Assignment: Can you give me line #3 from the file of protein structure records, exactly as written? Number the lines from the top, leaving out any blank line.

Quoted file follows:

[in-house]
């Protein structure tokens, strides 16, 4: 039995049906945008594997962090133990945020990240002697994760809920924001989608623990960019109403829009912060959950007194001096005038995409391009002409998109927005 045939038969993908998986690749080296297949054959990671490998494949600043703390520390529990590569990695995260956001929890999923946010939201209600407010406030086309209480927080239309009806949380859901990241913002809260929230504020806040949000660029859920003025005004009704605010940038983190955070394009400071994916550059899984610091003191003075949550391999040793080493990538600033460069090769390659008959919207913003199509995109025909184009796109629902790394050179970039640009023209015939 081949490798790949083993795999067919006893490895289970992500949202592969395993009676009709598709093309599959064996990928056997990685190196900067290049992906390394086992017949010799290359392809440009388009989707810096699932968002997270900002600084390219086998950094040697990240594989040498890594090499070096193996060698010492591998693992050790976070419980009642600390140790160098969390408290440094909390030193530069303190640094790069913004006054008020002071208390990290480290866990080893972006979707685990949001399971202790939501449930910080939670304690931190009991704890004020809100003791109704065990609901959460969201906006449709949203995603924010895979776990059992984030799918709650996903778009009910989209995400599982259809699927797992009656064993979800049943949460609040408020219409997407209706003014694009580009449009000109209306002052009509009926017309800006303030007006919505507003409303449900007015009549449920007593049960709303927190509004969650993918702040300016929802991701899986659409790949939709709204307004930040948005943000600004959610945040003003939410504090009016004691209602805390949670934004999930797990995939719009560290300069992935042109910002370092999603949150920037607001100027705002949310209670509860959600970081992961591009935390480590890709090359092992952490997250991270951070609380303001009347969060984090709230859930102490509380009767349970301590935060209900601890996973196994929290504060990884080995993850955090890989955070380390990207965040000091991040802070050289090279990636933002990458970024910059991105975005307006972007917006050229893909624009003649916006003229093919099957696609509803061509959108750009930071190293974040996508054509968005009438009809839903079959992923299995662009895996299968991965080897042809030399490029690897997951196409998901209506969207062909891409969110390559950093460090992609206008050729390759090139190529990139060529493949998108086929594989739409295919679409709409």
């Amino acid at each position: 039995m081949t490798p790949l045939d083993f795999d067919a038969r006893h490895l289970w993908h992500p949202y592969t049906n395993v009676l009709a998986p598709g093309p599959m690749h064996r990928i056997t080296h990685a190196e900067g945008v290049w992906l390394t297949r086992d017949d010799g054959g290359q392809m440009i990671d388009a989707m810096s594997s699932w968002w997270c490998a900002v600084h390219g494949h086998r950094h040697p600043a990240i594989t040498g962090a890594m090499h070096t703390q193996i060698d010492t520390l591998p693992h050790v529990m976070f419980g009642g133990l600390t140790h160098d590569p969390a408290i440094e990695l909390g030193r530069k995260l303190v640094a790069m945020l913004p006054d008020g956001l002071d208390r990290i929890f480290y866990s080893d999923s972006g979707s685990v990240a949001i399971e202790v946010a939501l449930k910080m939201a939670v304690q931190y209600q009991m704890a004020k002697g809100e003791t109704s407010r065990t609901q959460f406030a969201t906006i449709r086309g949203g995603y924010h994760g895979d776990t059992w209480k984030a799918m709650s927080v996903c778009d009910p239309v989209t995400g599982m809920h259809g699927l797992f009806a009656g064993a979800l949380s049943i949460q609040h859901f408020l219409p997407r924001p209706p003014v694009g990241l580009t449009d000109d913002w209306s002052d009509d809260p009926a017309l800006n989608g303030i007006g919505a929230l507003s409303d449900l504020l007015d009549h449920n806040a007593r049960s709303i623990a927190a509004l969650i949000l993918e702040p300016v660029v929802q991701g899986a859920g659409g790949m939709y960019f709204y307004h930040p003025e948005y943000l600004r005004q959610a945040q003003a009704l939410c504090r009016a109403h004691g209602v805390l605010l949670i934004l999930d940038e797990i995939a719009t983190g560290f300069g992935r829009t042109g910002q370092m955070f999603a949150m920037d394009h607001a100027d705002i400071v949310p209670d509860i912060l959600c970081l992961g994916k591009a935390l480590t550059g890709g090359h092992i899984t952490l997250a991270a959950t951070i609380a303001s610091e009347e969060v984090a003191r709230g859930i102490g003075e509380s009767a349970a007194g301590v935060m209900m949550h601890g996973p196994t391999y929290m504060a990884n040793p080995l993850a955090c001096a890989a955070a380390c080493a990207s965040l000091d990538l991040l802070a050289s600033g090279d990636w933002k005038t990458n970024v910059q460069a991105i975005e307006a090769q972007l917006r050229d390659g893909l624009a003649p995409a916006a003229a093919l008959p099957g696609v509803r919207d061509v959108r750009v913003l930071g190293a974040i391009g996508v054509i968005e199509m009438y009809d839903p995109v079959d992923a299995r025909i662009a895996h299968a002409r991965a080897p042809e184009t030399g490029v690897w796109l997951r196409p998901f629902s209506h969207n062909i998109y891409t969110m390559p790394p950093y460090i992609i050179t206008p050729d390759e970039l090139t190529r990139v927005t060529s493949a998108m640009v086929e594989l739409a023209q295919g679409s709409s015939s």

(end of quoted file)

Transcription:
């Amino acid at each position: 039995m081949t490798p790949l045939d083993f795999d067919a038969r006893h490895l289970w993908h992500p949202y592969t049906n395993v009676l009709a998986p598709g093309p599959m690749h064996r990928i056997t080296h990685a190196e900067g945008v290049w992906l390394t297949r086992d017949d010799g054959g290359q392809m440009i990671d388009a989707m810096s594997s699932w968002w997270c490998a900002v600084h390219g494949h086998r950094h040697p600043a990240i594989t040498g962090a890594m090499h070096t703390q193996i060698d010492t520390l591998p693992h050790v529990m976070f419980g009642g133990l600390t140790h160098d590569p969390a408290i440094e990695l909390g030193r530069k995260l303190v640094a790069m945020l913004p006054d008020g956001l002071d208390r990290i929890f480290y866990s080893d999923s972006g979707s685990v990240a949001i399971e202790v946010a939501l449930k910080m939201a939670v304690q931190y209600q009991m704890a004020k002697g809100e003791t109704s407010r065990t609901q959460f406030a969201t906006i449709r086309g949203g995603y924010h994760g895979d776990t059992w209480k984030a799918m709650s927080v996903c778009d009910p239309v989209t995400g599982m809920h259809g699927l797992f009806a009656g064993a979800l949380s049943i949460q609040h859901f408020l219409p997407r924001p209706p003014v694009g990241l580009t449009d000109d913002w209306s002052d009509d809260p009926a017309l800006n989608g303030i007006g919505a929230l507003s409303d449900l504020l007015d009549h449920n806040a007593r049960s709303i623990a927190a509004l969650i949000l993918e702040p300016v660029v929802q991701g899986a859920g659409g790949m939709y960019f709204y307004h930040p003025e948005y943000l600004r005004q959610a945040q003003a009704l939410c504090r009016a109403h004691g209602v805390l605010l949670i934004l999930d940038e797990i995939a719009t983190g560290f300069g992935r829009t042109g910002q370092m955070f999603a949150m920037d394009h607001a100027d705002i400071v949310p209670d509860i912060l959600c970081l992961g994916k591009a935390l480590t550059g890709g090359h092992i899984t952490l997250a991270a959950t951070i609380a303001s610091e009347e969060v984090a003191r709230g859930i102490g003075e509380s009767a349970a007194g301590v935060m209900m949550h601890g996973p196994t391999y929290m504060a990884n040793p080995l993850a955090c001096a890989a955070a380390c080493a990207s965040l000091d990538l991040l802070a050289s600033g090279d990636w933002k005038t990458n970024v910059q460069a991105i975005e307006a090769q972007l917006r050229d390659g893909l624009a003649p995409a916006a003229a093919l008959p099957g696609v509803r919207d061509v959108r750009v913003l930071g190293a974040i391009g996508v054509i968005e199509m009438y009809d839903p995109v079959d992923a299995r025909i662009a895996h299968a002409r991965a080897p042809e184009t030399g490029v690897w796109l997951r196409p998901f629902s209506h969207n062909i998109y891409t969110m390559p790394p950093y460090i992609i050179t206008p050729d390759e970039l090139t190529r990139v927005t060529s493949a998108m640009v086929e594989l739409a023209q295919g679409s709409s015939s």